Hands-on with Spark Unlimited’s Legendary

As mentioned last night, I got to play Legendary again last week. This is actually the third time I’ve previewed the game, and each time, it’s gotten better and better. The game looks nothing like when it was first revealed, as a ton of details have been put into every facet of the game.

Since Destructoid has already previewed this game a few times now, I thought I would cover just the essentials this time around. Hit the jump to read about what’s changed in Legendary.


Controls and levels:

The controls felt a lot tighter now than the last time I saw the game. There were some hiccups here and there, but otherwise felt pretty good. Sprinting has been implemented, which is a big aid when trying to get some distance from werewolves. Sprinting has a time limit represented by a blue bar that appears as your sprint. The bar has to fill back up a little (catching your breath) before you can try and run again.

I played through the same levels as last time, except now the levels are three times their original length. Levels have been fleshed out with more places to explore. The game is very linear but sometimes you can still get a little lost. Pressing down on the left directional stick will pull up a nav point that shows you where you need to go to and how far you are from your goal. 

Weapons and powers:

Before, it felt like werewolves could take a lot of punishment before they were taken out. Now, a few swings of your axe can take out the basic werewolf. Granted, the werewolves are supposed to be the cannon fodder enemies and shouldn’t be too hard to take out anyway. Alpha Wolves and Minotaurs, on the other hand, are a whole other story. More on that in a bit.

When you kill the mythical creatures, they drop Animus. Animus will both heal you and be used to perform your magical attacks. When you have Animus in the reserve, you can perform this “Force Push” type of move where enemies that are too close to you will get forced back, giving you some elbow room. Werewolves tend to attack in groups and this Force Push maneuver will make it a little easier to take on groups of enemies. 

Puzzles and environmental weapons. 

I didn’t run across that many puzzle elements, but the ones I did run into were a nice surprise. I honestly thought that there would be no puzzle elements at all in Legendary. They aren’t anything too hard, but you have to be very mindful and remember to look at everything in your environment. 

Early on in the game, you enter a warehouse to escape the action outside (only to soon realize that the warehouse isn’t safe at all). To get to the second level of the warehouse, you need to shoot some barrels full of water in order to lower a few boxes that will act as steps for you. There will be environmental clues for most of the puzzles that will show you that can to be interacted with in some way (in this case, the barrels were leaking water). 

Some of the enemies will also have puzzle/strategy to them. There are these dog-like creatures made out of gravel that you’ll come across many times while in New York. They burst forth from the ground as if they’ve just escaped Hell and will shoot fireballs at anything that moves. They can be taken out with your guns but if you’re near a water main or fire hydrant, simple get the water to start flowing onto these fire dogs and they’ll be taken out almost immediately.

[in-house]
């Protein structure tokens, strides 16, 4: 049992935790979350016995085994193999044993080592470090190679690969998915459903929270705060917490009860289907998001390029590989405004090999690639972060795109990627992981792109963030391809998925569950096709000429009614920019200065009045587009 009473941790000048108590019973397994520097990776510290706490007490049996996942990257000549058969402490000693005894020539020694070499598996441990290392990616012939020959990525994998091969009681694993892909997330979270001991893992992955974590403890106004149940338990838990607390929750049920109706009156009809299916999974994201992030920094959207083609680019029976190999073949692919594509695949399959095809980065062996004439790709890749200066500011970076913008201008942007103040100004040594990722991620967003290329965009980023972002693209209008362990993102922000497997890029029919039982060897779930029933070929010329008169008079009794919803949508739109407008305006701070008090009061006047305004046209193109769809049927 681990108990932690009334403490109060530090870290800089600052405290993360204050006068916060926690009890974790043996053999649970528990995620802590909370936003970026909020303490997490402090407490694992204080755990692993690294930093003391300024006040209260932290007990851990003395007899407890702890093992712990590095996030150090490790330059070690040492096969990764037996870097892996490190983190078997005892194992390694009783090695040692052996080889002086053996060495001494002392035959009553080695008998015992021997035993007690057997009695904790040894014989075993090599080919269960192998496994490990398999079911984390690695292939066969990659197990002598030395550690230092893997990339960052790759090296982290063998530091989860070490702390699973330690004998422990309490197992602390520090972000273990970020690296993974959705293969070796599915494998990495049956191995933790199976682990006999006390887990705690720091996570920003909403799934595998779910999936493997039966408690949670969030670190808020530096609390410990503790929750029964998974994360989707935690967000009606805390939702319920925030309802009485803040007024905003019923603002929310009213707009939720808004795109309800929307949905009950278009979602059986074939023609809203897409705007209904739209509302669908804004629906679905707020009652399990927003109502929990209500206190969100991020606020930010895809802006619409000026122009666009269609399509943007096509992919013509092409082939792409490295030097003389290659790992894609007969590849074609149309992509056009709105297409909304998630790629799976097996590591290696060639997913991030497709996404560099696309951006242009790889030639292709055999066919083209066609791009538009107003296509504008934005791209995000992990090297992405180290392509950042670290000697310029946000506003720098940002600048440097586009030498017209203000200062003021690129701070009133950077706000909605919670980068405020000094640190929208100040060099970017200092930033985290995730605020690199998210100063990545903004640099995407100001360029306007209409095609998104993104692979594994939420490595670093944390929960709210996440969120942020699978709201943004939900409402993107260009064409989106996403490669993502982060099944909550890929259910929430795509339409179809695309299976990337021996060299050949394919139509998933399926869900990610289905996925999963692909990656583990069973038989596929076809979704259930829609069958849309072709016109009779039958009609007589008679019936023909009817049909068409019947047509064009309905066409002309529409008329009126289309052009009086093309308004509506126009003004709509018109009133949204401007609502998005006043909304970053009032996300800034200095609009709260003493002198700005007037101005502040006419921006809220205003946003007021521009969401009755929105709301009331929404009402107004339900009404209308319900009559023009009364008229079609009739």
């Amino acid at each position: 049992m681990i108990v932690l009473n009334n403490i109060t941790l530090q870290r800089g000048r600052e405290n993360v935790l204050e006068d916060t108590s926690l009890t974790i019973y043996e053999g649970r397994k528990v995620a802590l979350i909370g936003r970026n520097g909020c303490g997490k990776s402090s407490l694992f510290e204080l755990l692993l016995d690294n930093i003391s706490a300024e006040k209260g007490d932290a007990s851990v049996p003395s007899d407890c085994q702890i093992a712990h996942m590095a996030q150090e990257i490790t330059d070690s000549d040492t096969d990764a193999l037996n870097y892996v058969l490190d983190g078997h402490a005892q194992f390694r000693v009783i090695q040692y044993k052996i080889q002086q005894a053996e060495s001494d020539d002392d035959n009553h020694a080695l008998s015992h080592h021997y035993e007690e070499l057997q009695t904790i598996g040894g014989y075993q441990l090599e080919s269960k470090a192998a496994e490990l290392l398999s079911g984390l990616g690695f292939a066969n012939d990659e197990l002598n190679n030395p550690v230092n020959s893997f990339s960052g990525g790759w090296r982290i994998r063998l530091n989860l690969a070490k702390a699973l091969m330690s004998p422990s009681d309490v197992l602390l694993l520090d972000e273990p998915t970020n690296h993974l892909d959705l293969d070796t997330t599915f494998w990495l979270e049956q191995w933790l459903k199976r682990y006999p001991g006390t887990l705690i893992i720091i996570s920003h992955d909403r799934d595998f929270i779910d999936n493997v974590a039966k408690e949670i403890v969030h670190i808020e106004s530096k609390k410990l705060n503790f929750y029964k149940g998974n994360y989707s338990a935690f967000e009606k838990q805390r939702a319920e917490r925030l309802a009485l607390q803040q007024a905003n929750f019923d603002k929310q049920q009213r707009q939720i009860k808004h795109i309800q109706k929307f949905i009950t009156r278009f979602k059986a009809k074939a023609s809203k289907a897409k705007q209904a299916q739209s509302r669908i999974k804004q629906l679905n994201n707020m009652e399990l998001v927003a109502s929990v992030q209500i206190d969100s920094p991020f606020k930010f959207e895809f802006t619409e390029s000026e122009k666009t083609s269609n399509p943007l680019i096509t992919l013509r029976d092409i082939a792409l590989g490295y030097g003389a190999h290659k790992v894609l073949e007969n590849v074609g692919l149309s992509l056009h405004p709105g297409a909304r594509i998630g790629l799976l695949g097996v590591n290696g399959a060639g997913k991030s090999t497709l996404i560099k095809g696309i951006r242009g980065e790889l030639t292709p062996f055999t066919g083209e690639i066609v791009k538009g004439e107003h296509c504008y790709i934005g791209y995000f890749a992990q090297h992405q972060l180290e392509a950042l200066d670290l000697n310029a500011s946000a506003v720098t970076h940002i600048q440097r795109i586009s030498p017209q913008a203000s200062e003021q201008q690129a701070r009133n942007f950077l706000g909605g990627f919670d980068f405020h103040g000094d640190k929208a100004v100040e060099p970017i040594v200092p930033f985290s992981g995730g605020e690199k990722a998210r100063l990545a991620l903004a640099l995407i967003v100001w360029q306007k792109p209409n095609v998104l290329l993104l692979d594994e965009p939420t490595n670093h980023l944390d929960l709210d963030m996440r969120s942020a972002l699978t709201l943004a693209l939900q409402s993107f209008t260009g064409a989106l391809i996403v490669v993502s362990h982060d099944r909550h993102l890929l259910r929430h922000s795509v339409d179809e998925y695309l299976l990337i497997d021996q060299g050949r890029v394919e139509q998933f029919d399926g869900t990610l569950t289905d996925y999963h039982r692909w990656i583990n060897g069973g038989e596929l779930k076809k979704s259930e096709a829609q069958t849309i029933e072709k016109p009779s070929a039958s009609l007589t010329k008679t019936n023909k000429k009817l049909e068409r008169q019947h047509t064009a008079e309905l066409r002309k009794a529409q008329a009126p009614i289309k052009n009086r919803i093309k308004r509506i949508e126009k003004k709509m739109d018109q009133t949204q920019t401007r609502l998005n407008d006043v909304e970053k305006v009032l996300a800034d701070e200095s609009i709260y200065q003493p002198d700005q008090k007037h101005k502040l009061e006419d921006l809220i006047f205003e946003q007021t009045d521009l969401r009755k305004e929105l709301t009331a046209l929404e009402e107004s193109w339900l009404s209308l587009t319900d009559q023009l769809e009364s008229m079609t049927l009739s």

The Minotaur is a bitch.

OK, remember the part in my last preview where I said:

This is the part where I become a pretentious asshole and let you all know that this boss fight is nowhere near as hard or difficult as the person in this video makes it out to be. Sure, it took a lot to take it down but I was able to take it out before the battle turned into a toreo match.

That was in regards to the Minotaur battle video towards the end of my last preview. I have to eat my words, as the Minotaur is a definite challenge now. I was surprised at how much more brutal the creature has become. It attacks you a lot more and is on your ass throughout the battle. 

About halfway through in the game, I finally got to fight a Gryphon. These things are gigantic and it’s no easy task taking one of these on directly. I was stuck in a small little courtyard for this battle and the Gryphon will knock away any cover you’re trying to hide behind to get a piece of your flesh. 

Everyone uses electronic locks.

The only problem I seem to have with the game is the door system. Almost every single time you hit a blocked door, it’s locked with a electronic key code lock system. You’ll always break open the key code panel and hot wire the thing to get it open, so you don’t have to worry about finding the right code. 

I’m fine with dealing with this every once in awhile, but you tend to hit a lot of these as you play through. It just feels like an unnecessary hurdle as it simply just slows you down.

Overall, I was left very impressed with Legendary once again. I am so sick of aliens and soldiers in my first-person shooter games and the mythical creatures of Legendary are a very welcome change. Expect the game to drop later this year for the Xbox 360 and PS3. 

Hamza Aziz